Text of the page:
Cardiovascular disease is the leading cause of death in the world. This field has been the focus of several novel stem/progenitor cell-based therapies. These therapies have shown promising results in human clinical trials. Studies have demonstrated that cardiac progenitor cells (CPC; c-kit+/Lin−) and cardiomyocyte-derived cells (CDCs) from human neonatal cardiac tissue can reduce heart scar size, improve heart function, and alleviate poor myocardial remodeling more effectively than adult-derived cells. Although a phase 1 clinical trial was conducted using purified adult or developmental CPCs or CDCs with transplantation as a regenerative therapy, one of the main limiting factors in enhancing clinical outcomes was the inability to non-invasively monitor transplanted cells and their therapeutic effects during myocardial remodeling.
In addition, resident cardiac/progenitor cells have a low occupancy rate. Components of the stem cell secretory group, including exosomes, promote myocardial recovery through a donor age-dependent pathway. The increased index of exosomes studied in relation to cardiac repair highlights the therapeutic potential of these miRNA-containing small vesicles (30 to 150 nm), which are derived from the fusion of multivesicular and plasma membranes. Exosomes carry the proteins needed to repair damaged hearts, as well as miRNAs, which can promote long-term repair by altering the transcriptome of target cells/tissue.
Although pre-clinical studies demonstrate that intramyocardial transplantation of CPC or CDC rescues infarcted myocardium and improves cardiac function, the underlying mechanisms driving these beneficial effects are unclear. Previously, scientists conducted an in-depth analysis of the CPC secretion group (secretome), demonstrating that a single intramyocardial injection of exosomes from neonatal CPC can promote myocardial recovery (Figure 1.) These results indicate that at least part of the therapeutic efficacy of CPC or CDC may be due to their exosomes. Previous studies have reported that circulating tissue-specific exosomes from transplanted solid organs are observed in the plasma of the recipient. Exosomes contain specific proteome and RNA characteristics that reflect the state of the cells from which they are derived.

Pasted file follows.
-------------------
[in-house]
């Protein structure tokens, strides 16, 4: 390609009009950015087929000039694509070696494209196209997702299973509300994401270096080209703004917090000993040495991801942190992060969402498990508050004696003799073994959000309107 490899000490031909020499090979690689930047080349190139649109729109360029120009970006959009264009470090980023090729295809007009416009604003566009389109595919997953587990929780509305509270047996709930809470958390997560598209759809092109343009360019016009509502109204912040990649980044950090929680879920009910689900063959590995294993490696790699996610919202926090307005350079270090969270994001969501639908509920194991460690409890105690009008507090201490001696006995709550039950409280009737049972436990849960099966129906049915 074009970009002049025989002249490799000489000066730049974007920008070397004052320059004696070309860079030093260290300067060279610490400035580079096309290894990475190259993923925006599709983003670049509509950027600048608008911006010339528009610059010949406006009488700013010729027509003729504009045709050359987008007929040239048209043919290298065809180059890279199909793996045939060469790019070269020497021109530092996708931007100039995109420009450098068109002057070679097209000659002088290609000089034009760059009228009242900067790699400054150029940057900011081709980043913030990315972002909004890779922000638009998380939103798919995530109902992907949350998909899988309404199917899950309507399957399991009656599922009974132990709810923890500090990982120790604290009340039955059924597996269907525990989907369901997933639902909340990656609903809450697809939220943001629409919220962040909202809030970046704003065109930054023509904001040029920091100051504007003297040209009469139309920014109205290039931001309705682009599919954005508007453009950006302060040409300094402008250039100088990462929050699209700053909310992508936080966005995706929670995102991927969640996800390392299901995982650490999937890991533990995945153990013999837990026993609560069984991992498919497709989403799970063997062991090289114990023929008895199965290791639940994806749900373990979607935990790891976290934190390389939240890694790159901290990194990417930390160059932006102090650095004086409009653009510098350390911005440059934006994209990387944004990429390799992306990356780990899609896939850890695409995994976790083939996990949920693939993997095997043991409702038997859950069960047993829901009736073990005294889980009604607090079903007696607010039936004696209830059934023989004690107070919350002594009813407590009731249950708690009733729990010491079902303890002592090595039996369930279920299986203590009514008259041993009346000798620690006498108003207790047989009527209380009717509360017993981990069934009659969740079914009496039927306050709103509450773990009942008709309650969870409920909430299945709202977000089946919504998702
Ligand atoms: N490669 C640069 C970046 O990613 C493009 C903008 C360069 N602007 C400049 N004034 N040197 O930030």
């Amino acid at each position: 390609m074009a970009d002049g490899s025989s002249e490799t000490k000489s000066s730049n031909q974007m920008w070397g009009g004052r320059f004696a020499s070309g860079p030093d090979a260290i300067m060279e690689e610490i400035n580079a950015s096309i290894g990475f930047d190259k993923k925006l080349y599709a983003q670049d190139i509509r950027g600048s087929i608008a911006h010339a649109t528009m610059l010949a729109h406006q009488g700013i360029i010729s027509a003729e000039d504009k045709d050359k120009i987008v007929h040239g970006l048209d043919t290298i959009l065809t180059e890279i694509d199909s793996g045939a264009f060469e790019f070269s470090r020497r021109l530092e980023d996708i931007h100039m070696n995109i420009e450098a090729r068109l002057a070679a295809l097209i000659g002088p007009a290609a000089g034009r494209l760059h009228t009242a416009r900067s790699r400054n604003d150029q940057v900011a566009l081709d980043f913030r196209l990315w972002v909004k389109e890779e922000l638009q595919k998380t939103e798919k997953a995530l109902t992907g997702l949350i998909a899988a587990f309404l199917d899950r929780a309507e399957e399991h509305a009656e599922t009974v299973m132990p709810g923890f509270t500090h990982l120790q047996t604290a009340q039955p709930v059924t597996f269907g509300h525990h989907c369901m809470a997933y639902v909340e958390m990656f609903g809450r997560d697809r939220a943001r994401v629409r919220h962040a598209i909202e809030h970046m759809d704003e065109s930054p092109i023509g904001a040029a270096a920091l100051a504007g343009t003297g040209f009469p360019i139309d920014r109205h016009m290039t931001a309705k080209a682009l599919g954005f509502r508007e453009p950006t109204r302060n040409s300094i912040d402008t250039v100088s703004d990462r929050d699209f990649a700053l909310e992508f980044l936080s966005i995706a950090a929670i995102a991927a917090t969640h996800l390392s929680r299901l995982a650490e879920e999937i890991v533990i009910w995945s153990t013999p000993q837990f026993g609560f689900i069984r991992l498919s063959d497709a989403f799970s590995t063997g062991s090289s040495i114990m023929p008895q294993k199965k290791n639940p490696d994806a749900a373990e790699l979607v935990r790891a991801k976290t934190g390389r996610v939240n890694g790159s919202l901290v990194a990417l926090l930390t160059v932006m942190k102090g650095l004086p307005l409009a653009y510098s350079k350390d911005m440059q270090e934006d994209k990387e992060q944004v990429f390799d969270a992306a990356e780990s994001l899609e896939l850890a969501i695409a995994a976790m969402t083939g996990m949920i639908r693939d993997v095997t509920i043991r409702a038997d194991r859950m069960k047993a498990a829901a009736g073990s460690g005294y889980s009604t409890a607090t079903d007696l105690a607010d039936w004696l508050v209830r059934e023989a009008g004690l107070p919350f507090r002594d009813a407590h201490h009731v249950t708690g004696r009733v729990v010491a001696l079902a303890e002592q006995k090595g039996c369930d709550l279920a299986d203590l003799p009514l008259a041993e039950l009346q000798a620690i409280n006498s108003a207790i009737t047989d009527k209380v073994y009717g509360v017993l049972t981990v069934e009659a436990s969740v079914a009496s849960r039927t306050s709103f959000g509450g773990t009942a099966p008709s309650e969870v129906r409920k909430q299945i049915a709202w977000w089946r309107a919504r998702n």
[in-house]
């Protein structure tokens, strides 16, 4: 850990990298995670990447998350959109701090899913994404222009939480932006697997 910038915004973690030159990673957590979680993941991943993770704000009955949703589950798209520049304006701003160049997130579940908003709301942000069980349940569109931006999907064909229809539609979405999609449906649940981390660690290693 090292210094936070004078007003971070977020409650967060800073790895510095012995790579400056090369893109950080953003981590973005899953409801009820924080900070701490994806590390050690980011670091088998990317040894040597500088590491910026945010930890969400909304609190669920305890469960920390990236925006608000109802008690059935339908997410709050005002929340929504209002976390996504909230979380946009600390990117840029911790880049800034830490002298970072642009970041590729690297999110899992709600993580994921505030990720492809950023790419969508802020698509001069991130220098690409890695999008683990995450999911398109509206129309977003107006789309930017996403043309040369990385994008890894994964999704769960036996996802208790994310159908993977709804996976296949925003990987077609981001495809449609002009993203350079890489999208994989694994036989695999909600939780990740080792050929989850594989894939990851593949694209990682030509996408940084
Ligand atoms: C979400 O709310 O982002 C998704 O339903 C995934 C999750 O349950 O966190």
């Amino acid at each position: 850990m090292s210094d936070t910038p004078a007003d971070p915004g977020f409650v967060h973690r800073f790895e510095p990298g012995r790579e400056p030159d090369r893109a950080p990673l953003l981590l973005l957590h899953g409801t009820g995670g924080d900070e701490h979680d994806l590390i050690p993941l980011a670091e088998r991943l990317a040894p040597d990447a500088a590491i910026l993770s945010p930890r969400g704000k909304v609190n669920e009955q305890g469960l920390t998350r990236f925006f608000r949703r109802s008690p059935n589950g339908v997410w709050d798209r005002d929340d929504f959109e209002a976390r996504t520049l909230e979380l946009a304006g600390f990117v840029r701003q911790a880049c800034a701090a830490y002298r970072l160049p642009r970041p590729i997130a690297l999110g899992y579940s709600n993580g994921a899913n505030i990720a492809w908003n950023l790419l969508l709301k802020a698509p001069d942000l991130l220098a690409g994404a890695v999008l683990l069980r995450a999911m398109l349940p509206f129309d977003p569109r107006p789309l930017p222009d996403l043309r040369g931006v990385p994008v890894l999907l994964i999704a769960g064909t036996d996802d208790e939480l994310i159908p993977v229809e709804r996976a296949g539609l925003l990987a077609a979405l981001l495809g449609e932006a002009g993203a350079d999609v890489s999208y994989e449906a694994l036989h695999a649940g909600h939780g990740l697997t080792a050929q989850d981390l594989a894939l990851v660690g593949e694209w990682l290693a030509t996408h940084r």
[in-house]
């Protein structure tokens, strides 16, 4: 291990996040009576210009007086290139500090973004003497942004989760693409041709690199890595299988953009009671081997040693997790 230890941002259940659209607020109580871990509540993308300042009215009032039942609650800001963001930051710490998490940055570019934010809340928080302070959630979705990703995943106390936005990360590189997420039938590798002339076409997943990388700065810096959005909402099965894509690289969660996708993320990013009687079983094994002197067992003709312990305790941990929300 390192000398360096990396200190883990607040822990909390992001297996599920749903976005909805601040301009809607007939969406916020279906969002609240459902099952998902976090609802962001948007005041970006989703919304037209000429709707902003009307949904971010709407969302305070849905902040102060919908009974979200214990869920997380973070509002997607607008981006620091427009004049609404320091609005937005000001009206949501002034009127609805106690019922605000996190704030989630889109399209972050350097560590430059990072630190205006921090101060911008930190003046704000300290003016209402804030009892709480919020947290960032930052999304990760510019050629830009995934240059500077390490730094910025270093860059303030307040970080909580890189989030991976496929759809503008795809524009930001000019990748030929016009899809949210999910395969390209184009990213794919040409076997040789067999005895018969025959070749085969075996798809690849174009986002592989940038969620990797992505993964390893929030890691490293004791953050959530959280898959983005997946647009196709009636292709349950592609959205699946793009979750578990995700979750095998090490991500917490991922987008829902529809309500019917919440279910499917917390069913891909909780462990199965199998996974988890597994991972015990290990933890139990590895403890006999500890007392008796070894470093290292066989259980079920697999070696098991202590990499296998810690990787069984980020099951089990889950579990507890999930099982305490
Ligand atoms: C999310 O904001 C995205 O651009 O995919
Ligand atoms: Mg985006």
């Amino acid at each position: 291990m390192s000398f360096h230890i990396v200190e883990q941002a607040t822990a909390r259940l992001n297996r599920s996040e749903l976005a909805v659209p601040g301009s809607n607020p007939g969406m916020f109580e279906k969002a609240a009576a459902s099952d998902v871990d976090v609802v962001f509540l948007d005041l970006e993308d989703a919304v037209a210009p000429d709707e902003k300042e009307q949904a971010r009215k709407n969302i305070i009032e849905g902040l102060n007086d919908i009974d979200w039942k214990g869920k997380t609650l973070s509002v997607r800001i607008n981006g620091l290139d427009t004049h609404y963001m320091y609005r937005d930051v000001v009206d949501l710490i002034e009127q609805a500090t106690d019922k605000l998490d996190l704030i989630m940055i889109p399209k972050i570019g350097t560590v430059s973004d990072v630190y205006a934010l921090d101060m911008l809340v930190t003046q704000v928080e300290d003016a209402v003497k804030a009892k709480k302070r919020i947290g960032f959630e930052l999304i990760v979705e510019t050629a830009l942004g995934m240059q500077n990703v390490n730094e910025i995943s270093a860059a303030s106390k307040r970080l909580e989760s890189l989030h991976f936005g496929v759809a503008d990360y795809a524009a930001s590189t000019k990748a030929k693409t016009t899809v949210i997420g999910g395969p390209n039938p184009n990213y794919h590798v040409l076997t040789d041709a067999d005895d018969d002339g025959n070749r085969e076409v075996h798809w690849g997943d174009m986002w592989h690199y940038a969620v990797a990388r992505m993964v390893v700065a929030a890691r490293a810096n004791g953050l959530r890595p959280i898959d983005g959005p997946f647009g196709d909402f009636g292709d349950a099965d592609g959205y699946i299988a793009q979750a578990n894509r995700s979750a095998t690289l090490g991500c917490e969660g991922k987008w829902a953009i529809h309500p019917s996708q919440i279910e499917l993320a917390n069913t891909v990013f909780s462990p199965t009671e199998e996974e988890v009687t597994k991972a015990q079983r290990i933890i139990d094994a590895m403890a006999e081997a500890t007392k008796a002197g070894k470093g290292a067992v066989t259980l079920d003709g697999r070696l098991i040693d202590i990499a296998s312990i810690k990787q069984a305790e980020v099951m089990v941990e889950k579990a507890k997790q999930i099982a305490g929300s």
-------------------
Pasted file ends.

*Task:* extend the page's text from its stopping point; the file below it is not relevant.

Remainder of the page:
Stem cell transplantation has been hampered by the lack of simple and efficient methods for non-invasive monitoring of transplanted cells in target organs. Recently, researchers from the University of Maryland and the University of Pennsylvania published an article in Science Translational Medicine in which they describe a method for isolating exosomes from blood to monitor human CDCs and CPCs transplanted into rat hearts post-infarction. They demonstrate that tissue-specific exosomal characterization in circulation enables non-invasive monitoring of transplanted solid organs in a time-sensitive, condition-specific manner. This study established that quantification and characterization of transplanted cell-derived exosomes in recipient plasma will enable reliable, non-invasive monitoring of the conditional activity of transplanted cells. To test this hypothesis, the researchers used a human-rat heterogeneous myocardial infarction model to compare two progenitor cell types: CDCs and c-kit+ CPCs. Both are from the right atrial appendage of an adult undergoing cardiopulmonary bypass. The experimental results show that CPC is superior to CDC in cell-based and in vivo regeneration assays.
To monitor the activity of transplanted CDCs or CPCs non-invasively in vivo, the researchers purified progenitor-specific exosomes from total plasma exosomes of the recipient. At 7 days post-transplantation, the concentration of plasma CPC-specific exosomes increased approximately two-fold compared to CDC-specific exosomes. Bioinformatic pathway analysis indicated miRNA cargoes of circulating exosomes are different than those secreted by cells in vitro. This strongly suggests that these stem/progenitor cells are highly dependent on their microenvironment. Controlling these stem/progenitor cells in suitable microenvironments and producing functional exosomes as a potent therapeutic drugs will be critical for the future of regenerative medicine.
In summary, this study demonstrates that progenitor-specific exosomes are present in the receptor cycle and can be monitored non-invasively. A head-to-head comparison was performed in a heterogeneous rodent MI model to study the cardiac repair potential of CDC and CPC from two fully studied progenitor cells from the same human heart biopsy. The monitoring potential of stem/progenitor-specific exosomes was verified and demonstrated that exosome miRNAs reflect functional myocardial repair of transplanted stem cells. These findings demonstrate the potential of circulating progenitor-specific exosomes as a liquid biopsy, which provides a non-invasive monitoring protocol for the state of transplanted cells. This paper also sheds light on the potential clinical application of cell-specific exosomes for monitoring allogeneic cell therapies. To read more, please click here.